Multi-Layer Perceptron (MLP) in PyTorch

Source: Deep Learning on Medium

Get the Files Ready in Place

Download the data from Kaggle. Next, unzip the train and test data set. I unzipped them to a folder named data. I used Google Drive and Colab. So, in the end, my file structure looks like this:

My file hierarchy in Google Drive

(Optional) Download data from Kaggle to Google Drive on Colab

First, follow the Kaggle API documentation and download your kaggle.json. Upload this kaggle.json to your Google Drive. Remember to change line 5 in the scripts above to where you actually stored your kaggle.json.

Read the Data from CSV to numpy array

We are using the pd.read_csv from the panda library. It is a nice utility function that does what we asked: read the data from CSV file into a numpy array. Remember to call the .values in the end.

In this challenge, we are given the train and test data sets. In the train data set, there are 42,000 hand-written images of size 28×28. The first column of the CSV is going to be which digit the image represents(we call this ground truth and/or label), and the rest are 28×28=784 pixels with value ranged in [0, 255]. The test data set contains 28,000 entries and it does not have the ground truth column, because it is our job to figure out what the label actually is.

If we were not pursuing the simplicity of the demonstration, we would also split the train data set into the actual train data set and a validation/dev data set. With this separate group of data, we can test our model’s performance during the training time. And since the model won’t be trained with this group of data, it gives us a sense of how the model would perform in general. We can’t achieve this effect with only the train data because during training, the model will get more and more overfitted to the train data set.

Prepare the data with PyTorch

Ultimately, we want to create the data loader. But to obtain this data loader, we need to create a dataset. The dataset makes direct contacts with our freshly read data and processes the data on-the-fly, while the data loader does the labor and loads the data when we need it. The data loader will ask for a batch of data from the data set each time. And the dataset will do the pre-processing for this batch only, not the entire data set. There’s a trade-off between pre-process all data beforehand, or process them when you actually need them.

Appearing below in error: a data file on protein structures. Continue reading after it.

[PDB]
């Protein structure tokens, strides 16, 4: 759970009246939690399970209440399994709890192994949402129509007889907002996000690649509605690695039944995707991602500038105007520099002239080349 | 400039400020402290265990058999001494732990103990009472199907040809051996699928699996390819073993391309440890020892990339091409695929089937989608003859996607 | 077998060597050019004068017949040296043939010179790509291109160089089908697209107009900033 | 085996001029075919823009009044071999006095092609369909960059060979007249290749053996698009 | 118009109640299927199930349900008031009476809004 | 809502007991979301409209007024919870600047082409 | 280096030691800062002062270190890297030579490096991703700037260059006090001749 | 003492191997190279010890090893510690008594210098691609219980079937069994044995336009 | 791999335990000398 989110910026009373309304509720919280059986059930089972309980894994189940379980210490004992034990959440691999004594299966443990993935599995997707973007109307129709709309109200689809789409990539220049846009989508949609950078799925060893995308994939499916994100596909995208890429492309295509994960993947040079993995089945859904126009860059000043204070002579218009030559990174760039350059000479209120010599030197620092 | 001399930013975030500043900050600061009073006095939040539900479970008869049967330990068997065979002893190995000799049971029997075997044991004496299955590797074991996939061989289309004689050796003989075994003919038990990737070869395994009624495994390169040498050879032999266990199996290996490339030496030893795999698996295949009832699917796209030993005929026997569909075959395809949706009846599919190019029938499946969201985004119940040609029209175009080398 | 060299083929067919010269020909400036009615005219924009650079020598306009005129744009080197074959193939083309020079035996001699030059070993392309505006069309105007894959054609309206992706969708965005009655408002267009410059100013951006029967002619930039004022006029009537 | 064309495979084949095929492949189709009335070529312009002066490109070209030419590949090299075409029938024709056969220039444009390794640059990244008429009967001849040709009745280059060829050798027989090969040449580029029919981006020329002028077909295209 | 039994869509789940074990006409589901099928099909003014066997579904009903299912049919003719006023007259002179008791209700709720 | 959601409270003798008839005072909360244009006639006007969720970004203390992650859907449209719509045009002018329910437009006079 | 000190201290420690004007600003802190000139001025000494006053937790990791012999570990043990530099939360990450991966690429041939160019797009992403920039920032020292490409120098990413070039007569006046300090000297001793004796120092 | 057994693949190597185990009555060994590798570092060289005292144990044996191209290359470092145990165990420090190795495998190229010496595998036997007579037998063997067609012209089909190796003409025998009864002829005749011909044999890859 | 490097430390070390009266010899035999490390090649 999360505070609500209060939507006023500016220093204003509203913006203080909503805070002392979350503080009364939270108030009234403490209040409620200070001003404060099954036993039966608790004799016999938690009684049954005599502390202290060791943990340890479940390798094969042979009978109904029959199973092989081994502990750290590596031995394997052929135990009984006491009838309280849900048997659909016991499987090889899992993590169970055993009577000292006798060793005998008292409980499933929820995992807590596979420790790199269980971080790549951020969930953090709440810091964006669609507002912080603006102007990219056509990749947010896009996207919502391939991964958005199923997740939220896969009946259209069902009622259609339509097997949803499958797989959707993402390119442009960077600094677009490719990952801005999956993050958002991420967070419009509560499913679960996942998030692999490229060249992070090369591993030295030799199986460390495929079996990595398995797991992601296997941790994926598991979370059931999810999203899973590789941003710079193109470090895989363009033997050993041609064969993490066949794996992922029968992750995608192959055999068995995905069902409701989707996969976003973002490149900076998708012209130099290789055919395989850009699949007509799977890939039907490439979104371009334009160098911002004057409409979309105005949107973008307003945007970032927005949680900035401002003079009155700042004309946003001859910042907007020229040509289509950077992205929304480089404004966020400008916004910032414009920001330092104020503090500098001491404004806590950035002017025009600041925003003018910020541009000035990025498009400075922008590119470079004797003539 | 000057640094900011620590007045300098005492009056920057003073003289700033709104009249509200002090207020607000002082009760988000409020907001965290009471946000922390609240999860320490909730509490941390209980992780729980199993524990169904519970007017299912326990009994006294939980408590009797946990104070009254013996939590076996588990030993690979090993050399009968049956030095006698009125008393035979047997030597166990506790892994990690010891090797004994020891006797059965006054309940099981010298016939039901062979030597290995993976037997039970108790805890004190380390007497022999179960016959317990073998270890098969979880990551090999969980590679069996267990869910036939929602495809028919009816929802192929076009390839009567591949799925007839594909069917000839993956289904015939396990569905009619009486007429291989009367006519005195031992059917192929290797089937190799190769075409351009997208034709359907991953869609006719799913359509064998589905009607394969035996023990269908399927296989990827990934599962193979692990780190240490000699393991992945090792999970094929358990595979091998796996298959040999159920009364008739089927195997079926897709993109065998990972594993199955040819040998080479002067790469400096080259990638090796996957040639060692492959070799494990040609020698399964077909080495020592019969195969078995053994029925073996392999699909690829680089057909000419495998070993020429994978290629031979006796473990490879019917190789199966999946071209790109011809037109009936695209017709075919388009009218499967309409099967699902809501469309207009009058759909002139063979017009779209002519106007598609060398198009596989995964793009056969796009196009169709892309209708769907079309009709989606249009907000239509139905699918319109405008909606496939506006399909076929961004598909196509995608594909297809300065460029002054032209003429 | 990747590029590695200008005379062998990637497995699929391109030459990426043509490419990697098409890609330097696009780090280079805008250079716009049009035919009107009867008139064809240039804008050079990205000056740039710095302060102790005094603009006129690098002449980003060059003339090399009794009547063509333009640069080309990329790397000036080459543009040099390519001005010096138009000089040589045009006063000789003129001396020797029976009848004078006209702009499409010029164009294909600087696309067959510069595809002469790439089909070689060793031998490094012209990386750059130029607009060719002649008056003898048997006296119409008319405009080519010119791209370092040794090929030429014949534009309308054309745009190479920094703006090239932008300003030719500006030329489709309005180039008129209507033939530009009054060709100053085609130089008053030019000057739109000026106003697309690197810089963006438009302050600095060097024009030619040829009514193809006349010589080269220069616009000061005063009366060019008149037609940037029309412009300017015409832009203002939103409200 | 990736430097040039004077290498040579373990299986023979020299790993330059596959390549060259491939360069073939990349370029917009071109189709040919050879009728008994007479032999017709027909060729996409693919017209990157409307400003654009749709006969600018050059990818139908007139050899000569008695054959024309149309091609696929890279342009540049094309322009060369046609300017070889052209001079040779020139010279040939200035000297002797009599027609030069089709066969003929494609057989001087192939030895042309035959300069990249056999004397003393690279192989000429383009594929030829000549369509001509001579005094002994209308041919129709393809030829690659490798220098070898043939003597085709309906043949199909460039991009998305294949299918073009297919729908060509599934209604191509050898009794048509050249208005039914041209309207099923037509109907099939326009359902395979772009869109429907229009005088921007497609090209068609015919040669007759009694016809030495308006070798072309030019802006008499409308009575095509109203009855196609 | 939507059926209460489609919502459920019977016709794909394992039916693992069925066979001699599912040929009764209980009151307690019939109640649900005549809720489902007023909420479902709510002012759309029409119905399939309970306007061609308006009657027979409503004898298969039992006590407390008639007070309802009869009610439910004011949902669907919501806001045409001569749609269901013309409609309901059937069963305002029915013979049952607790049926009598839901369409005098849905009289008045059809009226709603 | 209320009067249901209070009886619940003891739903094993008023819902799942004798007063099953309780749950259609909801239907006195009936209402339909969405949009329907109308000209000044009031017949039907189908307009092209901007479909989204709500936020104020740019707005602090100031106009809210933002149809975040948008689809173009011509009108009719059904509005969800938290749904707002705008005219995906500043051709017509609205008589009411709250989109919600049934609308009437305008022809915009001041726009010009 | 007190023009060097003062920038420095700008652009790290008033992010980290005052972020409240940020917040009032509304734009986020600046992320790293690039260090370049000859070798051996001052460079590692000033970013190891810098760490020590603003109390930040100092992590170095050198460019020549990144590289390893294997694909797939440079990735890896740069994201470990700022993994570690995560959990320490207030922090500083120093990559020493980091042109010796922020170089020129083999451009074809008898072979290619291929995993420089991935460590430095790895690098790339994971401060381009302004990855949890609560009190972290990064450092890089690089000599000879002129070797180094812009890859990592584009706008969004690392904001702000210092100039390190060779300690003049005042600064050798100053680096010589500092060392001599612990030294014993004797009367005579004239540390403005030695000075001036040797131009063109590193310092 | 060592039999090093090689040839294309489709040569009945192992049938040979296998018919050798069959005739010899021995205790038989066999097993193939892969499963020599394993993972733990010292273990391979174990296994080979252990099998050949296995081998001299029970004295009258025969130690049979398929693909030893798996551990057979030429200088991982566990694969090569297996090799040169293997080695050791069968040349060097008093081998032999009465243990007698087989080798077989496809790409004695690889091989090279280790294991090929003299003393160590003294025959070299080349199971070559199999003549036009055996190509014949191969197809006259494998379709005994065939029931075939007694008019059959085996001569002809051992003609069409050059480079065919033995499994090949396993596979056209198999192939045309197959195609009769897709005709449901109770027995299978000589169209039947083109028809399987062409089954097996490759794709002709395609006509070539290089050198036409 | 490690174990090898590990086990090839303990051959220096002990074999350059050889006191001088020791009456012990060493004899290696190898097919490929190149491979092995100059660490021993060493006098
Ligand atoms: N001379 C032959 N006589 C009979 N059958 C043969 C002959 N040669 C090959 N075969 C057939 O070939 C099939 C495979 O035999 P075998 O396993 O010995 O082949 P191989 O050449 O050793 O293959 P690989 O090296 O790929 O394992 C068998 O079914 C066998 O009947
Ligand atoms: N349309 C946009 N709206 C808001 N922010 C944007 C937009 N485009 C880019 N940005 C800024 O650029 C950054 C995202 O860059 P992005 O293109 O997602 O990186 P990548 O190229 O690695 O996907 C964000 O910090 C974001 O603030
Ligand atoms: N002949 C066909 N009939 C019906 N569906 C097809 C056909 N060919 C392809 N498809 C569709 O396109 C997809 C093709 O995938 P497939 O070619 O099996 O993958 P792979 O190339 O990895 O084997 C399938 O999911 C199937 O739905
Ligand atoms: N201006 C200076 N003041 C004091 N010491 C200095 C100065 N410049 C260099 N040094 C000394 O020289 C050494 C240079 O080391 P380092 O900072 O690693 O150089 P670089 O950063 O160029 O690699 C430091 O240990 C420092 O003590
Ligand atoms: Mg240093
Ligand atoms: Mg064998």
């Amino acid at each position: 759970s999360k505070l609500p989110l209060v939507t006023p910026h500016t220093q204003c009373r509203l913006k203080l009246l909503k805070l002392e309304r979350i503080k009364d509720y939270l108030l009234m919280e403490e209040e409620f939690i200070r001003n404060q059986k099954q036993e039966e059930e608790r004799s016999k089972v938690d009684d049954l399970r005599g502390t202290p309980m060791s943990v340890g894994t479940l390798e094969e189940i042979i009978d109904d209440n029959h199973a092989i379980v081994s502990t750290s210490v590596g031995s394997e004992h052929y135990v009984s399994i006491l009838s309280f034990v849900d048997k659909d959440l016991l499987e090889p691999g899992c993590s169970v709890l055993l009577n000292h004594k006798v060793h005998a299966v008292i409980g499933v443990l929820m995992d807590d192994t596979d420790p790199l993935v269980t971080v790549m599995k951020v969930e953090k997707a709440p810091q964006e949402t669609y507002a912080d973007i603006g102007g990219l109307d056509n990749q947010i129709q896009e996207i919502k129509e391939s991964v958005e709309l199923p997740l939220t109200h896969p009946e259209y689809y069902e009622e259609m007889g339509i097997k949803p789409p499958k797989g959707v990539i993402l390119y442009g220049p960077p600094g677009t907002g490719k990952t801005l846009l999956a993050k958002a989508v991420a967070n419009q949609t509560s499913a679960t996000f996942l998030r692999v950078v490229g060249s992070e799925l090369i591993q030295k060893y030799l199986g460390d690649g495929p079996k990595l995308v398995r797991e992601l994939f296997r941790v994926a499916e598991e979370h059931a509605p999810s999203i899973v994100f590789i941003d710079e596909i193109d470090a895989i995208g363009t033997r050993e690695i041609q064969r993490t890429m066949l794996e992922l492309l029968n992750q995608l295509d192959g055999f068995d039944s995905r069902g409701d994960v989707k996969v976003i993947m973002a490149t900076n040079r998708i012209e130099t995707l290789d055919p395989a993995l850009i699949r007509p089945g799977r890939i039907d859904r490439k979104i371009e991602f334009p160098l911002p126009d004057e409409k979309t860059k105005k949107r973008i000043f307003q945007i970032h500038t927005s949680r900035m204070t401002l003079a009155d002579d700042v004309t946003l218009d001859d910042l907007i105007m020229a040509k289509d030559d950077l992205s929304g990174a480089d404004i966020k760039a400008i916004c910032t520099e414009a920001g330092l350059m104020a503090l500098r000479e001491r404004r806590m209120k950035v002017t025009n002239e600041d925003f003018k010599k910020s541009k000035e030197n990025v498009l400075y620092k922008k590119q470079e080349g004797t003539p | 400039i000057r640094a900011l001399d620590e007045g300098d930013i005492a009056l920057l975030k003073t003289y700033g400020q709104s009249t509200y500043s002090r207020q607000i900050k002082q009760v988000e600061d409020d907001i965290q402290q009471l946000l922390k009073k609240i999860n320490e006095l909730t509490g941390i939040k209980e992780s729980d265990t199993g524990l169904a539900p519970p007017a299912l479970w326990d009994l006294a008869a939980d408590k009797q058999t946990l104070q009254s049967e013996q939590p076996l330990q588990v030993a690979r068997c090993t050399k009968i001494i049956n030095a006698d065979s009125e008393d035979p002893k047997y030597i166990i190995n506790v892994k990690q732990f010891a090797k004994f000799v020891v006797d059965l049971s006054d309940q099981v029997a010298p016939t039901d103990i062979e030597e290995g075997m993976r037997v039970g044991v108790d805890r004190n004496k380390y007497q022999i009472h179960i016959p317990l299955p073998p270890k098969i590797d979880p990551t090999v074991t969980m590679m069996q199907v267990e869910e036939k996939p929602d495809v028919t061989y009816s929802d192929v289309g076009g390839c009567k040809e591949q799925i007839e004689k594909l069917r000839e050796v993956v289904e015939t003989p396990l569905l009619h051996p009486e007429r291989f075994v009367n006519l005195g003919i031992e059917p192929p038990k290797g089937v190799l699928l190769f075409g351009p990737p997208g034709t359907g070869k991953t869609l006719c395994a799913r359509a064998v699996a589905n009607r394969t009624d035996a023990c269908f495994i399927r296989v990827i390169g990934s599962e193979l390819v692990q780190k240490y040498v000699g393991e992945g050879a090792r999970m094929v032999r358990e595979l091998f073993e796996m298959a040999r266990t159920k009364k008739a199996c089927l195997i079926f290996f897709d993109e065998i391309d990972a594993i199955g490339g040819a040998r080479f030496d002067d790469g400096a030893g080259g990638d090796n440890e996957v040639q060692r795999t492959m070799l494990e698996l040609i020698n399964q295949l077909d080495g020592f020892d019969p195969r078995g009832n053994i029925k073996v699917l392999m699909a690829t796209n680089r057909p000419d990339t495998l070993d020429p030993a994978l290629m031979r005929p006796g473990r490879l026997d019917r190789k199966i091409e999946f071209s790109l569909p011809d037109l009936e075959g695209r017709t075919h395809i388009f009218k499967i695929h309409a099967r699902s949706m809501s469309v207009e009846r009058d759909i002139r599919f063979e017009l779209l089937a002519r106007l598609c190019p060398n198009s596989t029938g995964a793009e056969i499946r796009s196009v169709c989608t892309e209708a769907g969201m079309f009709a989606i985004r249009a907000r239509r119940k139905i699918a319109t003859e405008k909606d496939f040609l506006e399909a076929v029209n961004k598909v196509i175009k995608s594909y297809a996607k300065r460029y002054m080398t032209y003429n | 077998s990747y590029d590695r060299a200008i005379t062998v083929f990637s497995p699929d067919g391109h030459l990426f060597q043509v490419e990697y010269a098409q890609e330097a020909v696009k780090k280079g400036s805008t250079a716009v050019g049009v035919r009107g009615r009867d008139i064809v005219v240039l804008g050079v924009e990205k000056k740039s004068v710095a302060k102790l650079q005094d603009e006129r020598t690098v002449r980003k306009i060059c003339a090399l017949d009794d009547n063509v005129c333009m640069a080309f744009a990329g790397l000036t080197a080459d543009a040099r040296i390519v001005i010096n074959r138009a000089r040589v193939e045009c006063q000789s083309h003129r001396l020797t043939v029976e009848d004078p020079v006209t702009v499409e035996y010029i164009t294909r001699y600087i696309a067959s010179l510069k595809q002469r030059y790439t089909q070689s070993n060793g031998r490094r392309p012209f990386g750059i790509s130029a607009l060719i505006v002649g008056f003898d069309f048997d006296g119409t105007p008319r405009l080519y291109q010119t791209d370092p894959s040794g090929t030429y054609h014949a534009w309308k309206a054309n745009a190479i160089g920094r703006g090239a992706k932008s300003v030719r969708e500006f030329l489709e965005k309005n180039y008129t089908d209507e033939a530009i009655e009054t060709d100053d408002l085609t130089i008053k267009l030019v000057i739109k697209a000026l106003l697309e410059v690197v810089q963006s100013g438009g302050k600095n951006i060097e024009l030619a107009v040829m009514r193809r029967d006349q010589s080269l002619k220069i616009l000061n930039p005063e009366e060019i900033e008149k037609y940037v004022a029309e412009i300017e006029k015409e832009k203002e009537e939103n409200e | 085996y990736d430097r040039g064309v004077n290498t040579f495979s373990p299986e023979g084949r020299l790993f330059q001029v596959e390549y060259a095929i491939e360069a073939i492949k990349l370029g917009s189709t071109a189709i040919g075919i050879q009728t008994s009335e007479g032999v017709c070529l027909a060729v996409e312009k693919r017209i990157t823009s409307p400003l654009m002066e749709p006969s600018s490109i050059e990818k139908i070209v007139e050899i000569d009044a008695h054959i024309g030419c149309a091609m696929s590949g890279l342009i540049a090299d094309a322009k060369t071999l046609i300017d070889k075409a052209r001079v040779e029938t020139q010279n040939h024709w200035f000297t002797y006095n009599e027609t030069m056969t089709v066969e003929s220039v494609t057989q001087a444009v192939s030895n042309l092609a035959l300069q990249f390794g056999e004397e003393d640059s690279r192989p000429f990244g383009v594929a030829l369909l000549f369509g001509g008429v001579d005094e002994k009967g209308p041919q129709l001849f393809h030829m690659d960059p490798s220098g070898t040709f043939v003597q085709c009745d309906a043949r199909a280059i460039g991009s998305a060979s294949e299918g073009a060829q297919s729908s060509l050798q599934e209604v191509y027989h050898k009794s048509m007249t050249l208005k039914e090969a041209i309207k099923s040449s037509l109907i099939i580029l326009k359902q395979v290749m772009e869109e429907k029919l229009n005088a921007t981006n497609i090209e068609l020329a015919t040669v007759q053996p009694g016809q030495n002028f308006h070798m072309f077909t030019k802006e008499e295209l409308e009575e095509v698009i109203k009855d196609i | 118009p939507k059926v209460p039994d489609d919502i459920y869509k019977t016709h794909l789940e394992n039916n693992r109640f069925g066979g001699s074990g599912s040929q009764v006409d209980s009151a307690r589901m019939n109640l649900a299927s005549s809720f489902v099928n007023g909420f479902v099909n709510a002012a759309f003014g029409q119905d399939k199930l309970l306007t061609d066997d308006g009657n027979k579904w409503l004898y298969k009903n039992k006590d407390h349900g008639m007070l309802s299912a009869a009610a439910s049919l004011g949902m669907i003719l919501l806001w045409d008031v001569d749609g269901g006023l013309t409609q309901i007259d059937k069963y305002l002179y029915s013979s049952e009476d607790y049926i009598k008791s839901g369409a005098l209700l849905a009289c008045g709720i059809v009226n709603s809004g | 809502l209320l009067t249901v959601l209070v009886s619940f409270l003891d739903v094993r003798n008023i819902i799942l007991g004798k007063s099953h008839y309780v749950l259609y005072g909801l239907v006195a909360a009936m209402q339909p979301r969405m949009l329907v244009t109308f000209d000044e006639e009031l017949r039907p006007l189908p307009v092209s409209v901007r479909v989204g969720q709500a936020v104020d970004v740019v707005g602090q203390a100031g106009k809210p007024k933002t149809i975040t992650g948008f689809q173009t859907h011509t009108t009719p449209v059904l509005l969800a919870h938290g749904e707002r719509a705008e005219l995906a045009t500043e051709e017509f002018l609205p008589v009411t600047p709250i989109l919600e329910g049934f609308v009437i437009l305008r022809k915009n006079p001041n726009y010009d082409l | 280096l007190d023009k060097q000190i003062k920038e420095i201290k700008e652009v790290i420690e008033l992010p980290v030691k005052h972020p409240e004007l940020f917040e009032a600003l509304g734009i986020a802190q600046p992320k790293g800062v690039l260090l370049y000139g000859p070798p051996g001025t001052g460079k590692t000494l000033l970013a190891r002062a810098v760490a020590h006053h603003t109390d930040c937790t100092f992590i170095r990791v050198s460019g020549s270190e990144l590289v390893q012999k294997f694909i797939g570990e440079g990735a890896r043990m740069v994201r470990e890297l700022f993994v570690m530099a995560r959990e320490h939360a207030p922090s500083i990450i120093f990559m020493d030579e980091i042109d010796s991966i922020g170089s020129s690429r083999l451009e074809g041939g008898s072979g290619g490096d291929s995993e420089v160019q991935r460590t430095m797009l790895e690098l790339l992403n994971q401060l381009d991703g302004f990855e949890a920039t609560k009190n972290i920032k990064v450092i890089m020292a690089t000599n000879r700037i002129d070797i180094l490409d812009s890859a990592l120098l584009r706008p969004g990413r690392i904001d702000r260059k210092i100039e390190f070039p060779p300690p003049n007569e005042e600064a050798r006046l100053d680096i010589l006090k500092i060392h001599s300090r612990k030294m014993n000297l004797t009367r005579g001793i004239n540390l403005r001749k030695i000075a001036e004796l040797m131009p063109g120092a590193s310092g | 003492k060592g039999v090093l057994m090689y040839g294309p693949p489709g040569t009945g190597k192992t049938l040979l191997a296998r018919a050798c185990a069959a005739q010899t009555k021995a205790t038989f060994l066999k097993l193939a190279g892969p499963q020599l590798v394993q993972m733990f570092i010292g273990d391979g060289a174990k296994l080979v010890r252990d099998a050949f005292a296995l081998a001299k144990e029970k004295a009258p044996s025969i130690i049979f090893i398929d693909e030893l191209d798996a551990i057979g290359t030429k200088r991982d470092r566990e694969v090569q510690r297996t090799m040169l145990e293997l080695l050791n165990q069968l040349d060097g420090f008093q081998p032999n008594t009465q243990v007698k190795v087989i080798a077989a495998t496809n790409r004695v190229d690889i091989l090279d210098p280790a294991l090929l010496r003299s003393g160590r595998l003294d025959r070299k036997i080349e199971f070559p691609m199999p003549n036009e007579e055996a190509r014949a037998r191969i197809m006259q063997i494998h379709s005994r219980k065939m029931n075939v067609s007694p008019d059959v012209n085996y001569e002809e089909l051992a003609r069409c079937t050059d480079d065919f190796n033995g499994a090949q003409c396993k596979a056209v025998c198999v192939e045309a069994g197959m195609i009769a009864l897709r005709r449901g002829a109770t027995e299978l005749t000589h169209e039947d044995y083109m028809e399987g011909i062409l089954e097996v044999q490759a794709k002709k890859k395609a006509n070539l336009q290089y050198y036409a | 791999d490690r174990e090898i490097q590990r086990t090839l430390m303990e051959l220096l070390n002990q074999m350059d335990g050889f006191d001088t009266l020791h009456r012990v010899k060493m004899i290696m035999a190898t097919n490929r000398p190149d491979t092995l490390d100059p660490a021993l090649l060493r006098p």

To customize our own dataset, we define the TrainDataset and TestDataset that inherit from the PyTorch’s Dataset. We separate the Train and Test dataset classes because their __getitem__ outputs are different. Alternatively, we could also save a flag in __init__ that indicates how many outputs are there for the corresponding class instance.

We divided the pixel values by 255.0. This step does two things: 1. it converts the values to float; 2. it normalizes the data to the range of [0, 1]. Normalization is a good practice.

We also shuffled our train data when building the data loader. This randomness helps train the model because otherwise we will be stuck at the same training pattern.

Batch size. It depends on the capability of our GPU and our configuration for other hyperparameters. I like to use a batch size of 2 when debugging my model. Yes, unfortunately, we will need to debug the model sometimes if we want to craft our own wheels and it is not an easy task. During the actual training, I find values between 16 to 512 make sense.